1930 / 1932–1933 Bauhaus student
Grete Stern came to the Bauhaus in Dessau as a result of the appointment of Walter Peterhans to the Bauhaus (1929) one year after him. Following her apprenticeship as a graphic artist and typographer at the Weissenhof College of Applied Arts in Stuttgart (1924–1927), she had seen an exhibition of pictures by Paul Outerbridge and Edward Weston – world-famous photographers with a modern outlook even then. For Stern, the question ‘Where can I learn how to do that?’ quickly followed. Her brother knew the Berlin press photographer and former Bauhaus student Umbo (Otto Umbehr), who in turn sent her to Walter Peterhans; Stern then started to take private lessons in photography from him. In 1928, she was joined by another student, Ellen Rosenberg (whose later married name was Auerbach). After their apprenticeships, Stern and Rosenberg founded the photo and advertising studio ‘ringl+pit’ together, purchasing Peterhans’s entire darkroom equipment and installing it in Stern’s apartment for the purpose. Up to 1933, when Stern emigrated to London, they worked as a successful duo in the advertising business in Berlin and quickly made a name for themselves in the advertising and art scenes with their ironical photomontages, which often questioned traditional images of women.
The most important lesson she drew from Peterhans, as Stern later wrote, was ‘learning photographic vision: where should I take the shot from? Deciding the exposure – what should be in focus and what shouldn’t – which detail do I want?’ The Bauhaus Archive in Berlin still has her notes from the Bauhaus photography class, in which she recorded various theories for calculating the intensity of light and layer constants and mixture ratios for the developing and fixing baths – a mixture of a maths notebook and a chemistry cookbook.
After Stern had established herself as portrait photographer in London she emigrated with her first husband, the photographer Horacio Coppola, to his home country Argentina. They had been offered to exhibit their photographs at the editorial office of the then popular magazine "Sur" by chief editor and friend to Coppola, Victoria Ocampo, which proposed an irrestibile opportunity for the two Bauhaus trained photographers. This exhibition is today known as the first public exhibition of modern photography in Argentina; it was extremely successful.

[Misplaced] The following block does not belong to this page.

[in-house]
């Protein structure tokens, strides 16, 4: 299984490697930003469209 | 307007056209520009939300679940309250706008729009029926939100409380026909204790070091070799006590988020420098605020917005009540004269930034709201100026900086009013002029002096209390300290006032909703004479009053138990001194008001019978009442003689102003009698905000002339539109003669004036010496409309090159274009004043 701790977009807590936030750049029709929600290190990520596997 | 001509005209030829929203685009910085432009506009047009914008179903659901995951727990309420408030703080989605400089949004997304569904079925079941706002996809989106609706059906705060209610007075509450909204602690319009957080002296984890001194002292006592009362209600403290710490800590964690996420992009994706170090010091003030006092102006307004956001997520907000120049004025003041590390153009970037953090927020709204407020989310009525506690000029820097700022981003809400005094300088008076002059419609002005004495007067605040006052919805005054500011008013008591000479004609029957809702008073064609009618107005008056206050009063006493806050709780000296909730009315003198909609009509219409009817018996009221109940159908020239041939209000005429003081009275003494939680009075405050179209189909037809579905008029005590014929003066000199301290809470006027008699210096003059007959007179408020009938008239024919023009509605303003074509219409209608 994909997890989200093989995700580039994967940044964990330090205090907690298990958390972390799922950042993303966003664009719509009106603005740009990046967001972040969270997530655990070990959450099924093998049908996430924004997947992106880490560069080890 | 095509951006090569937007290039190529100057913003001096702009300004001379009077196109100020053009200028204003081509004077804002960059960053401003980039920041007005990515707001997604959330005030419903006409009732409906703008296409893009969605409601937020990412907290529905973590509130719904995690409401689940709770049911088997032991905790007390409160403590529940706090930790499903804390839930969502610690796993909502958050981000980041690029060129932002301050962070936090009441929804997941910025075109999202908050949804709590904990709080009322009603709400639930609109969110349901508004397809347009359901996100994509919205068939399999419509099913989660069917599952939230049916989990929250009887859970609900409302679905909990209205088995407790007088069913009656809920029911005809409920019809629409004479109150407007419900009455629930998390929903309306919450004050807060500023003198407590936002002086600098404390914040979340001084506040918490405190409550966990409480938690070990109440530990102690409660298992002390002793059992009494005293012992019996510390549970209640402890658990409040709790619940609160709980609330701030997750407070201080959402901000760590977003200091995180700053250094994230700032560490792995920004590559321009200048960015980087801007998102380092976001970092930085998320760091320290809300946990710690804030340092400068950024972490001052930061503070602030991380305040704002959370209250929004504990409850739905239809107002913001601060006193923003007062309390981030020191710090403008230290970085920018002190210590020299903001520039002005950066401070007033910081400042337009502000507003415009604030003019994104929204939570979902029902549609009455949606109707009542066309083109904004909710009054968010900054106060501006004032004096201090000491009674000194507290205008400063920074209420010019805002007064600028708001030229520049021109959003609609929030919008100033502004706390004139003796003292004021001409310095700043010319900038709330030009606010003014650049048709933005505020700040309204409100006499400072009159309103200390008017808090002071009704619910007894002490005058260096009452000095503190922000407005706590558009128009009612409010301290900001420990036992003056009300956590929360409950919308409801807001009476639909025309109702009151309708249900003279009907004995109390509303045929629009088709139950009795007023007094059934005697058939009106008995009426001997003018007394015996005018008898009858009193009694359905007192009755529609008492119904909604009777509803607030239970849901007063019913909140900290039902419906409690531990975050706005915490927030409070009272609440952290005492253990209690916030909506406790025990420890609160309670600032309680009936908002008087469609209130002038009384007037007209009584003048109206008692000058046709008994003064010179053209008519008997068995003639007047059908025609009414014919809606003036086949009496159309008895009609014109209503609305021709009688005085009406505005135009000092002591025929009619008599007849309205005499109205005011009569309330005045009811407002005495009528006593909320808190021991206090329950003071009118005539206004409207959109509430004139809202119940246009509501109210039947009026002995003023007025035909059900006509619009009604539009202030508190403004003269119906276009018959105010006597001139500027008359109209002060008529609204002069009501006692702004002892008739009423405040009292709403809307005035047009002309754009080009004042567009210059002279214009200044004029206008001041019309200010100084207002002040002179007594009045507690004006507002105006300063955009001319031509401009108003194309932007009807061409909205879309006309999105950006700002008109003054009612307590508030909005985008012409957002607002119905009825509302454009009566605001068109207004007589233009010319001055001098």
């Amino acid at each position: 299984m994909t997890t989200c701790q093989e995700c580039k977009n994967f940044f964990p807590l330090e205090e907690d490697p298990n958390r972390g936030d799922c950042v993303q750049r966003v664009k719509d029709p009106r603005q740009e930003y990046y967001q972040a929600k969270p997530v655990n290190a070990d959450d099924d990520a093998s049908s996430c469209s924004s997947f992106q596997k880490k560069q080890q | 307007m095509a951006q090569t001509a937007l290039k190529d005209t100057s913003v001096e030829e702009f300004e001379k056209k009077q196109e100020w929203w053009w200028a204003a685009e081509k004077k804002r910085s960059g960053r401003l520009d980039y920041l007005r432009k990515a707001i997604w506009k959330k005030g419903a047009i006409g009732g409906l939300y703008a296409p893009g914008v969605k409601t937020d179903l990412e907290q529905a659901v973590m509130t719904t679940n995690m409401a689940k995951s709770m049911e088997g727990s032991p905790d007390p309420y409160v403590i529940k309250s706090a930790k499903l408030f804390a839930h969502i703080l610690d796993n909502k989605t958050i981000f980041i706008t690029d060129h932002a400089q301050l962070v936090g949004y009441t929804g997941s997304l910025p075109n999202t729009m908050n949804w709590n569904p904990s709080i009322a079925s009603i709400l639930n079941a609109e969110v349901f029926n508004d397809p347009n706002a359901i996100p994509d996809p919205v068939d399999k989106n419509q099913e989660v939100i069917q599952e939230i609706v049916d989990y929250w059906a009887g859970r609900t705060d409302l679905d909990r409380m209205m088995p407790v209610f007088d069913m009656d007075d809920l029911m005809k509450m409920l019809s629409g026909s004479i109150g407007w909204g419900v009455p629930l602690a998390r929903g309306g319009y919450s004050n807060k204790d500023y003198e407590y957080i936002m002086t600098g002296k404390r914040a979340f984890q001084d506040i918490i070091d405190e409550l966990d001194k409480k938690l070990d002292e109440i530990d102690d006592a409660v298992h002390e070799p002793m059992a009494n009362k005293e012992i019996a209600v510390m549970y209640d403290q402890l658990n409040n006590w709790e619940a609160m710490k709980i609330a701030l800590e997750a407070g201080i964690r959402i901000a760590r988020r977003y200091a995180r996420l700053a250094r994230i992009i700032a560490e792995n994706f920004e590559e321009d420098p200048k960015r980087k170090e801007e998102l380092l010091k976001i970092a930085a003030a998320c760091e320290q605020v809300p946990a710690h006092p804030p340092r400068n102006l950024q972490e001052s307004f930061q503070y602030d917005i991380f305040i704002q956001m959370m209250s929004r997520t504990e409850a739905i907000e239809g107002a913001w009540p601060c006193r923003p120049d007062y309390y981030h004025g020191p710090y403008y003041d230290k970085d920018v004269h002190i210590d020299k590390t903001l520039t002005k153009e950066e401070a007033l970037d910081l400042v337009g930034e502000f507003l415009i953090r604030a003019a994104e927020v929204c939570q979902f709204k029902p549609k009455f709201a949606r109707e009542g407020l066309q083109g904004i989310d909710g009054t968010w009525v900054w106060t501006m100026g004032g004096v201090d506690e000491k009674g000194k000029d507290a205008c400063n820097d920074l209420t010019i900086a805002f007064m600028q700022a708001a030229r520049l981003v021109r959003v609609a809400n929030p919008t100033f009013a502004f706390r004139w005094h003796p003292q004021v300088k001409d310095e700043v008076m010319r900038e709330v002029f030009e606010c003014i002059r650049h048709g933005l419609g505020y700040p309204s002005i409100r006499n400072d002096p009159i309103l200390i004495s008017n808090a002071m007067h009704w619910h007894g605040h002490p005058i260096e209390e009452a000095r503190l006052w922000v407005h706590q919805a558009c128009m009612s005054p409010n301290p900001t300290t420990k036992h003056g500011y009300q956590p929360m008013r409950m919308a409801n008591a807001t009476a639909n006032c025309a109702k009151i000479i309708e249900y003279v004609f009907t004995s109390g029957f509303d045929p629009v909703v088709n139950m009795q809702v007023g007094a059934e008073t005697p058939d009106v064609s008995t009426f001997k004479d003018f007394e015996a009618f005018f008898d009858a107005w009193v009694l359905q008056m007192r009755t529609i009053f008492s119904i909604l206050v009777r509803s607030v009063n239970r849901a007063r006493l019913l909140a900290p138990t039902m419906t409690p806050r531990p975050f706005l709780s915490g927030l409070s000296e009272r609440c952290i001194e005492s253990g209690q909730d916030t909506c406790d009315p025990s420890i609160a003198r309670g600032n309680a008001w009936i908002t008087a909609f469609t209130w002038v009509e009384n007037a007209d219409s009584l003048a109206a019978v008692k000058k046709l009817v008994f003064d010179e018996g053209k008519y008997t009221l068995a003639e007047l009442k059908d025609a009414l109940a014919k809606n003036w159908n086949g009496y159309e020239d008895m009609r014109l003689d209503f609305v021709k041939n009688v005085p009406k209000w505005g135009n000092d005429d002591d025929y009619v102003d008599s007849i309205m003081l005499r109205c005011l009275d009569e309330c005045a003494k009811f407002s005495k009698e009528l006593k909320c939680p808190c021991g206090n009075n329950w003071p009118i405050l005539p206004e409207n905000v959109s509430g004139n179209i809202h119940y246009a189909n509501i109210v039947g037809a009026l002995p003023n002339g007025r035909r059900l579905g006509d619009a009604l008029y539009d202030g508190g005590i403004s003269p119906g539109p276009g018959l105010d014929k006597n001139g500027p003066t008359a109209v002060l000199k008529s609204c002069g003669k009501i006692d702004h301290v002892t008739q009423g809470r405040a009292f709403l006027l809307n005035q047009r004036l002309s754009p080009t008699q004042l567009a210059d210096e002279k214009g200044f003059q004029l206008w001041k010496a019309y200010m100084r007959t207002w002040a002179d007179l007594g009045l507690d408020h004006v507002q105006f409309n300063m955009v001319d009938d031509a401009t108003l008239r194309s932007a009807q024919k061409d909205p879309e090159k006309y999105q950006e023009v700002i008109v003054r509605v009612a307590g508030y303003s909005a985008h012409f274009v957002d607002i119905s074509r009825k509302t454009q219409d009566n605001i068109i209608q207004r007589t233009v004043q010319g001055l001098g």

For the magazine 'Idilio' Grete Stern produced a series of photomontages entiteld 'Sueños' (Dreams) as illustrations for psychoanalytical texts widely read by a female audience. Stern's photomontages were still much influenced by the work she had done with Ellen Auerbauch in their Berlin-based studio 'ringl+pit': Ironic representations of female roles are still the central topic of her work.
Grete Stern became, like Horacio Coppola, one of the most popular and influencial Argentine photographers. In the 1960s she photographically documented as the first photographer ever the ways of life, faces and socio-cultural problems of the Native Americans in Gran Chaco. Her photographs testify an 'extraordinary intensity of Grete Stern's identification with her (...) vis-à-vis.' She died on 24 December, 1999.
- Faillace, Magdalena & Richard Haas (2010): Grete Stern. de la Bauhaus al Gran Chaco / vom Bauhaus zum Gran Chaco. Fotorreportaje de aborígenes del norte argentino (1958–1964) / Fotoreportagen im Norden Argentiniens (1958–64), Buenos Aires.
- Priamo, Luis & Silvia Coppola (1995): grete stern. Obra fotgráfica en la Argentina, Buenos Aires.
- Wingler, Hans-Maria: Über Grete Stern, 4-seitiges Typoskript, Bauhaus-Archiv Berlin. Stern, Grete (1989): Grete Stern – Fotografische Ausbildung und Tätigkeit, Bauhaus-Archiv Berlin.
- Stern, Grete (1930): Aufzeichnungen aus dem Unterricht bei Walter Peterhans, Dessau um 1930, Bauhaus-Archiv Berlin.
- Valdivieso, Mercedes (2012): Von Berlin nach Amerika. Die Fotografinnen Grete Stern und Ellen Auerbach im Exil, in: Hansen-Schaberg, Inge et al. (Hrsg.): Entfernt: Frauen des Bauhauses während der NS-Zeit – Verfolgung und Exil, Bd. 5 der Serie „Frauen und Exil“, München, S. 212–229.
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Wilhelm Löber trained in several art forms and over the next centuries never stopped experimenting. Time and again he tried out diverse materials. His style constantly changed. Changeability, not continuity were one of his trademarks. The seamless transition between crafts and art is particularly noticeable in his ceramic works.